And in a 12-page article (I mention the length of the article because it reflects just how complicated the private equity laws are) that appeared in the New York Times on June 12, 2021, by Jesse Drucker and Danny Hakim titled, “Private Inequity: How a Powerful Industry Conquered the Tax System,”

“There were two weeks left in the Trump administration when the Treasury Department handed down a set of rules governing an obscure corner of the tax code. Overseen by a senior Treasury official whose previous job involved helping the wealthy avoid taxes, the new regulations represented a major victory for private equity firms. They ensured that executives in the $4.5 trillion industry, whose leaders often measure their yearly pay in eight or nine figures, could avoid paying hundreds-of-millions in taxes. …People earning less than $25,000 are at least three times more likely to be audited than partnerships, whose income flows overwhelmingly to the richest 1 percent of Americans. …The top five publicly traded firms reported net profits last year of $8.6 billion. They paid their executives $8.3 billion. …Even if the agency’s budget were significantly expanded, veterans of the I.R.S. doubt it would make much difference when it comes to scrutinizing complex partnerships. ‘If the I.R.S. started staffing up now, it would take them at least a decade to catch up,’”

In other words, the complexity of the law is designed to allow only the wealthiest to get away without paying taxes. The poor get audited, fined and/or jailed for tax evasion for things like not reporting “under the table” income, or trying to deduct “work expenses” that don’t qualify under the law—the law of the capitalist class.

International working-class unity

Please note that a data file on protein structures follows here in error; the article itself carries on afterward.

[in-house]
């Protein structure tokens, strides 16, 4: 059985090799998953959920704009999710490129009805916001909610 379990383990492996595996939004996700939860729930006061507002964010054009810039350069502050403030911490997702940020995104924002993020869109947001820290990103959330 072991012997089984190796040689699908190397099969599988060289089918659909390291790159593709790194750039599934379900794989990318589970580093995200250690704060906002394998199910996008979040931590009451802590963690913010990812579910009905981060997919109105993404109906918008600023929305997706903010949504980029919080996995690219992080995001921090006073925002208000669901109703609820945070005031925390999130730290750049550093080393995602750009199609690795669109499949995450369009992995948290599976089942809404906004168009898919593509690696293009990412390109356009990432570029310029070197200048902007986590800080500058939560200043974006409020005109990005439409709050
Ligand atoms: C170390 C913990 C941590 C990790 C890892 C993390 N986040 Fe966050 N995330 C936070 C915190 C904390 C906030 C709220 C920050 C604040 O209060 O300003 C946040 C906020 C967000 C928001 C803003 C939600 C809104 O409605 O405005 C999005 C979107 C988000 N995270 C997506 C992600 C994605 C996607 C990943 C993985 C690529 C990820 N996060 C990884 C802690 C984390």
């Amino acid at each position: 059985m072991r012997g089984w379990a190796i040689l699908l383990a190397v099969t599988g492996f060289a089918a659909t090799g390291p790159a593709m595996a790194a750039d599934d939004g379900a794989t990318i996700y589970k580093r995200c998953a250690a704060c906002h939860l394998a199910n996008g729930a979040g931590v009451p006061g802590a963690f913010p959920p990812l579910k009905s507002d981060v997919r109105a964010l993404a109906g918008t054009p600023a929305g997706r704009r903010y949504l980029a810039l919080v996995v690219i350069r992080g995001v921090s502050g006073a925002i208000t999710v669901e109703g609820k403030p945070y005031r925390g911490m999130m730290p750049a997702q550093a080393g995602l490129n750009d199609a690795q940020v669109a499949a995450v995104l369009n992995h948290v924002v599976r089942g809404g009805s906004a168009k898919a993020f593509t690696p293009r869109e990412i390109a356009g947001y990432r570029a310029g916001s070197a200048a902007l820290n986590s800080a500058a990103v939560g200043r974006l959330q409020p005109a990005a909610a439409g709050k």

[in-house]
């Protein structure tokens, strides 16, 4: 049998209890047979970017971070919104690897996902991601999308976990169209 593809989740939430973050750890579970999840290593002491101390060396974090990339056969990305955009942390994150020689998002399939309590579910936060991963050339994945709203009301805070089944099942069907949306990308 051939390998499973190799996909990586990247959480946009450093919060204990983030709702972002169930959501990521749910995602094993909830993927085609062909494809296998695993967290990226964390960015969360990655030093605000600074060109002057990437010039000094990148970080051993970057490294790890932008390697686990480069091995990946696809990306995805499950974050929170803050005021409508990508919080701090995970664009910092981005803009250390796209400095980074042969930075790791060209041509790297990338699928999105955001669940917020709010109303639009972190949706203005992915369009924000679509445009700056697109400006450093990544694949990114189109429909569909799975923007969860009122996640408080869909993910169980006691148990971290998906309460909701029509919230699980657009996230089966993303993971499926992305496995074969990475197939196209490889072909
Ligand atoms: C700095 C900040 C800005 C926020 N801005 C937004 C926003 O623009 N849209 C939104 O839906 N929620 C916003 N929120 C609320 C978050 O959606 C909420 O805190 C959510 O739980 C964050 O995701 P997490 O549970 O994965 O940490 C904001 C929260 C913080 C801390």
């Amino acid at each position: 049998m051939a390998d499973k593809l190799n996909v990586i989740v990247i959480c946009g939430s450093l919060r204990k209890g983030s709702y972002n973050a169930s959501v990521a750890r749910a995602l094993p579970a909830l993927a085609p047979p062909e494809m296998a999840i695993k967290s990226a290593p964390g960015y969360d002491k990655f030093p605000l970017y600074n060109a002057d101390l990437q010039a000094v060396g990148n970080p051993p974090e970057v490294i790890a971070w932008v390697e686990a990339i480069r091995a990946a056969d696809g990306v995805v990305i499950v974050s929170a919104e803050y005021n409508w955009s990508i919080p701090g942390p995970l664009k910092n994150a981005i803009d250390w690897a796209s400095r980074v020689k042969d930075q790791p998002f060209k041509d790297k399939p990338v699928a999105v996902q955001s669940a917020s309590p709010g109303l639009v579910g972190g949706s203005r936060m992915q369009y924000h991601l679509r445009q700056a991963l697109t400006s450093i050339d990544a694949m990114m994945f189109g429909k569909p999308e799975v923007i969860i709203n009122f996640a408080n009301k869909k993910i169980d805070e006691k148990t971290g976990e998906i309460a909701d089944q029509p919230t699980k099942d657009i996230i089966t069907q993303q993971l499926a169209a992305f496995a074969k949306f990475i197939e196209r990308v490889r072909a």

Certainly, it’s clear the world’s ruling class is united in its assault on the livelihoods of the working class in every country in the world. From wars to police occupation of communities, to forced expulsions from lands, environmental exploitation and degradation, racism, sexism, inflation, food insecurity and, most of all, extreme income inequality—capitalism is proving itself to be the most vicious predatory monster ever. Nothing is sacred except their obscene personal wealth—wealth stolen from the masses of workers who created it in the first place.

The most important task in the days ahead is to form an international, working-class organization that is independent of the ruling classes that can not only fight for improvements in the living conditions of workers now, but to organize a mass movement to bring an end to war, bigotry, police repression and capitalist exploitation altogether and forever more.

The law of the working class

The working class, acting in solidarity against capitalist exploitation, and united in struggle for human dignity, equality, freedom, and justice for all, is the most profound expression of human democracy. Socialism is democracy in action. It is production for what people need and want instead of production for the private profit for the few at the expense of life, happiness, freedom and justice for all, and the health of the planet. It is a choice between a beautiful future and the descent into barbarism.